Tax Reform and A Retirement Plan Surprise
As previously discussed, the Tax Cuts and Jobs Act passed at year end contained relatively few retirement plan-related provisions. However, upon closer review of the more than 1,000-page bill, some of the provisions were found to indirectly affect retirement.
One such example, about which I recently Tweeted, is a previously unreported provision that changes Code Section 165. Code Section 165 relates to the deductibility of casualty losses (e.g., a tree falling on your house). It used to be that such losses were generally deductible, to the extent that they were not reimbursed or reimbursable by insurance. However, under the new law, these losses will only be deductible if the loss was due to a federally declared disaster. Therefore, an ordinary tree falling on your house will not longer be deductible, but a tree that falls due to a major hurricane, which the federal government declares to be a disaster, would be deductible.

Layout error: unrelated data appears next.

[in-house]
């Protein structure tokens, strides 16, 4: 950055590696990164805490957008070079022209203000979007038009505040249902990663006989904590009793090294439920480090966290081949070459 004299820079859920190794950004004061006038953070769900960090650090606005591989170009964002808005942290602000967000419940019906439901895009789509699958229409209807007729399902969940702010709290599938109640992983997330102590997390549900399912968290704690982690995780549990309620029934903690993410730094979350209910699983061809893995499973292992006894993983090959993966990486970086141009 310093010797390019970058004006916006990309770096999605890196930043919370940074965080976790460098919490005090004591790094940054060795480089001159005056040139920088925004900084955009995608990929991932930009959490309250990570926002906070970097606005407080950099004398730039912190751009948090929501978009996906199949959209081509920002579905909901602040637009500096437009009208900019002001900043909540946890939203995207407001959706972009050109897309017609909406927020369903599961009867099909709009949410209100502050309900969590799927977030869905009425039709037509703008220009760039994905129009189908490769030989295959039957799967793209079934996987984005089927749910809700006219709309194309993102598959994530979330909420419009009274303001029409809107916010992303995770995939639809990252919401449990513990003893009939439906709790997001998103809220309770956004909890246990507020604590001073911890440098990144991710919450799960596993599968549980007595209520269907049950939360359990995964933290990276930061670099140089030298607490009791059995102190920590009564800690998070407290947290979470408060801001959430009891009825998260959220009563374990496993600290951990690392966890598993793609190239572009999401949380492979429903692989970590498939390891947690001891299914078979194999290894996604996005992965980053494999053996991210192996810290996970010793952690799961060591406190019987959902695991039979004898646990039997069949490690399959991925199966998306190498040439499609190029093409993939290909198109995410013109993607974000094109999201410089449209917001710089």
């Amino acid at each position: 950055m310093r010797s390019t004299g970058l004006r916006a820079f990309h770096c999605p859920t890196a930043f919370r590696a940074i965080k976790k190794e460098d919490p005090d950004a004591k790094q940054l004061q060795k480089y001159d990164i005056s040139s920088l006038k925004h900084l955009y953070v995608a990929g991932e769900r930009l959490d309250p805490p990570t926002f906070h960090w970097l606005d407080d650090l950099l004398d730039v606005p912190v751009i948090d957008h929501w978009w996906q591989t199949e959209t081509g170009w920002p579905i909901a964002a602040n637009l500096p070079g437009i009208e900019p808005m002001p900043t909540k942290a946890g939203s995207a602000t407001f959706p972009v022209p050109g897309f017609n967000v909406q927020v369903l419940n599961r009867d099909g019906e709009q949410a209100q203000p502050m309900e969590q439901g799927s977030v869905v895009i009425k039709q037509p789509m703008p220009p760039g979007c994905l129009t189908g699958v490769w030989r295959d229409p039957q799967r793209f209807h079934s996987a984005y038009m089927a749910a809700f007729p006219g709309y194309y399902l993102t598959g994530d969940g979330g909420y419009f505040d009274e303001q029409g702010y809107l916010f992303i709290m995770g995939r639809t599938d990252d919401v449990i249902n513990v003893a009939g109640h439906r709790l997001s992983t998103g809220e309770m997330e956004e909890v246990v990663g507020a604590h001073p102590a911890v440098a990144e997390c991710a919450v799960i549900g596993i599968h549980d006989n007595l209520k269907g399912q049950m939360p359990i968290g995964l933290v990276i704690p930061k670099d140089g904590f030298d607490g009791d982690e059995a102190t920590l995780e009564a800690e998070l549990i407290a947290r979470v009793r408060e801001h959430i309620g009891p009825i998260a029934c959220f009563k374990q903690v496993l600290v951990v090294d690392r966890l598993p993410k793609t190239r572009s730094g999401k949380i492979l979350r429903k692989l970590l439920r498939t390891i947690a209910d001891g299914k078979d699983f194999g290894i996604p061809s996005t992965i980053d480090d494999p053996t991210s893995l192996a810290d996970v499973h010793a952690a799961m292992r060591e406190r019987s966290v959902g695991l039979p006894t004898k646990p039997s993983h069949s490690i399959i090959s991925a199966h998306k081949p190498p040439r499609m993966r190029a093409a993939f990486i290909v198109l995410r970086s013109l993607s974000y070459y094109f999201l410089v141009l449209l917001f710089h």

Okay, you are probably saying to yourself at this point, “Mike, thanks for the highly entertaining lesson on the deductibility of casualty losses, but what on earth does this have to do with retirement plans?” Well, a casualty loss is one of the reasons a participant may take a hardship distribution under the safe harbor provisions established for retirement plans. With the new legislation, casualty loss hardship distributions should not be approved unless the casualty loss was the result of a federally declared disaster.
While the intent of rewriting the casualty loss deduction was unlikely to eliminate the ability for retirement plan participants to take hardship distributions due to casualty loss, other provisions may also have an indirect impact on retirement plans, intentional or not. However, unintended consequences of legislation are often addressed in future legislation, in what is called a “technical corrections” bill. Will there be others? Stay tuned!
Note: This feature is to provide general information only, does not constitute legal advice, and cannot be used or substituted for legal or tax advice.
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